number of ways of distributing the n balls among the remaining k s boxes,
and this is equal to (k s)n . There are ks = k k s ways of choosing the
integers 1 i1 < < is k from the range 1, . . . , k. By combining these
facts, we see that
X
k
|Ai1 \ \ Ais | = (k s)n .
k s
1i1 <<is k

Now the result follows from Equations (3.3) and (4.1).

Example. Recall that a function f from A to B is surjective, or onto, if for


every element b 2 B, there is some a 2 A such that f (a) = b. What is the
number of surjective functions from {1, . . . , 12} to {1, . . . , 4}? This is equal
to the number of ways we can assign balls labeled 1 to 12 to boxes labeled
1 to 4 in such a way that each box receives at least one ball. Therefore the
solution is
412 4 312 + 6 212 4 112 = 14676024. }

We can generalise this last example, which gives us a complement to


Proposition 2.4

Proposition 4.5. The number of onto functions from a set of size n to a


set of size k is
k 1
X
s k
( 1) (k s)n .
k s
s=0

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MATH 261 Enumeration 4. Balls and boxes

Example. Suppose we have a class of 30 students, and every student needs


to assigned to one of 3 tutors. How many ways are there of dividing the
class if we insist that each tutor must have at least one student assigned to
them.
We have 30 balls, each labeled with the name of a student, and we are
going to distribute them into 3 boxes, each of which is labeled with the name
of a tutor. We insist that the boxes are non-empty. There are
330 3 230 + 3 130 = 205887910869180
ways of doing this. }

Stirling numbers. Before we continue with the balls-in-boxes problems,


we are going to discuss an important family of numbers called Stirling num-
bers.
A partition of {1, . . . , n} into k parts is a collection of k non-empty sets
that are pairwise disjoint, and whose union is equal to {1, . . . , n}. The parts
of the partition are also called blocks.
Example. There is one partition of {1, 2, 3} into one part: namely
{{1, 2, 3}}. (Note that this is a collection of one set, thus it is a set containing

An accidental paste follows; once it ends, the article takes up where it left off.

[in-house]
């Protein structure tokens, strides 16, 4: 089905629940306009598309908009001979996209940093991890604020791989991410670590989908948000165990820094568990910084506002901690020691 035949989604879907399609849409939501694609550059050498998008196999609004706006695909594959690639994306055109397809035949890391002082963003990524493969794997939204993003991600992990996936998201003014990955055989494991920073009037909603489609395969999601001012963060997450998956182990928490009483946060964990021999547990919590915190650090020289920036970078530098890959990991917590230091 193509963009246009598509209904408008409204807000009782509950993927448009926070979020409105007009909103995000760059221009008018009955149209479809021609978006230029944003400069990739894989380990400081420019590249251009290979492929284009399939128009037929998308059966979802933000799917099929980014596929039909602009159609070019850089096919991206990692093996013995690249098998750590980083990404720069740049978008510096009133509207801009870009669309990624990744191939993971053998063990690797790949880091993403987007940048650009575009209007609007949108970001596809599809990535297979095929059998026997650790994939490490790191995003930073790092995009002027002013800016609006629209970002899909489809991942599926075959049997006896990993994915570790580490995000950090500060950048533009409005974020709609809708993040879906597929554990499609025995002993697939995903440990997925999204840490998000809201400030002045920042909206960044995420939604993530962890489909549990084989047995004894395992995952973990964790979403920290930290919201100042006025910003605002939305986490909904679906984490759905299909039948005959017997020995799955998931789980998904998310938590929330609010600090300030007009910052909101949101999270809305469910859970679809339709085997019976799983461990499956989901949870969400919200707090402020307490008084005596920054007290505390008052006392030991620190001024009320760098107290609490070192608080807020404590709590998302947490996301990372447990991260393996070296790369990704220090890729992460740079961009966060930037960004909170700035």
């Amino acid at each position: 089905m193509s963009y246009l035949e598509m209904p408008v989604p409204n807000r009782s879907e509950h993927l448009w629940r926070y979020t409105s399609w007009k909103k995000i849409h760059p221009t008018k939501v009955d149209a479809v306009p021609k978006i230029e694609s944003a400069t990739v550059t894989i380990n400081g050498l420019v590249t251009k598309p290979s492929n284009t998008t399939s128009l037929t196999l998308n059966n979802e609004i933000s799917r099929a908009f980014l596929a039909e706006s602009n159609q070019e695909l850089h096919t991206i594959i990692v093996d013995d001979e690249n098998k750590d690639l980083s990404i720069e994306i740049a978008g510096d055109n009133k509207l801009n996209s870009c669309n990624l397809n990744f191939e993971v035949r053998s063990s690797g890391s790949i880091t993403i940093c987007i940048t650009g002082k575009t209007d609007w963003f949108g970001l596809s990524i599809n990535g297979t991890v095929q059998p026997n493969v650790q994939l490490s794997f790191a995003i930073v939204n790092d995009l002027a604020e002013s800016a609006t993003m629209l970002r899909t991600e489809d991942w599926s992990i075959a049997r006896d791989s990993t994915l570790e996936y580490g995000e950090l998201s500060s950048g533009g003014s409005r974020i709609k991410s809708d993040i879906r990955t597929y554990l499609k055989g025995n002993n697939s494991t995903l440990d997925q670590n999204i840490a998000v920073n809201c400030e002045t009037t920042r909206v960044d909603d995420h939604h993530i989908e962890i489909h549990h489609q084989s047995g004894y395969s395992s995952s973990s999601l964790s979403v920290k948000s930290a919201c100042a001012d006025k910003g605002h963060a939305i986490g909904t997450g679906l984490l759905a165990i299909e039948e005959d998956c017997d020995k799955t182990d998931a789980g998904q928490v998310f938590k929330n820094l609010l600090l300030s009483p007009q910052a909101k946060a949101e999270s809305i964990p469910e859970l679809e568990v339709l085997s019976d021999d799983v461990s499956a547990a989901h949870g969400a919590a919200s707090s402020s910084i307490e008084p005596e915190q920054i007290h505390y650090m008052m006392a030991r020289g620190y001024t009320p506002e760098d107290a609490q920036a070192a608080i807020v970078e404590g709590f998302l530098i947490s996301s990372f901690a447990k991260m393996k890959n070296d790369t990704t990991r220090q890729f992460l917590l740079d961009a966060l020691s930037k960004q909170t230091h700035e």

a set.) There are three partitions of {1, 2, 3} into two parts:
{{1}, {2, 3}}, {{2}, {1, 3}}, and {{3}, {1, 2}}.
Finally, there is one partition of {1, 2, 3} into three parts: {{1}, {2}, {3}}.}
Definition 4.6. Suppose that n is a positive integer and 1 k n. The
number of partitions of {1, . . . , n} into k parts is said to be a Stirling number
of the second kind, and is denoted S(n, k).
Example. The previous example shows that S(3, 1) = 1, S(3, 2) = 3, and
S(3, 3) = 1. }
Remark. The notation
n
k
is often used instead of S(n, k). }
Remark. So what is a Stirling number of the first kind? You can think
of it this way: we have n people at a wedding with k circular tables. How
many ways can we arrange the people at the tables so that there is at least
one person at each table? The answer to this question is a Stirling number
of the first kind. }

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MATH 261 Enumeration 4. Balls and boxes

Can you see why the next result is true?

Proposition 4.7. Suppose that n is a positive integer. Then

(i) S(n, 1) = S(n, n) = 1.


n
(ii) If n > 1, then S(n, n 1) = 2 .

In Proposition 1.18 we showed that the binomial coefficients obey a re-


lation called a recurrence relation. Stirling numbers obey a similar rule.

Proposition 4.8. Suppose that n > 1 is an integer, and 1 < k < n. Then

S(n, k) = S(n 1, k 1) + kS(n 1, k).

Proof. Consider the partitions of {1, . . . , n} into k parts. There are two
types of such partitions: those where n is contained in a block by itself,
and those where it is not. If we have a partition of the first type, we can
construct a partition of {1, . . . , n 1} into k 1 parts by simply deleting n.
This is a one-to-one correspondence between partitions of the first type, and
partitions of {1, . . . , n 1} into k 1 parts. Thus the number of partitions
of the first type is S(n 1, k 1).
Now we consider partitions of the second type, where n is contained
in a block with other element(s). By deleting n, we produce a partition
of {1, . . . , n 1} into k parts. But there are k partitions that would have
produced the same partition of {1, . . . , n 1} after deleting n, because n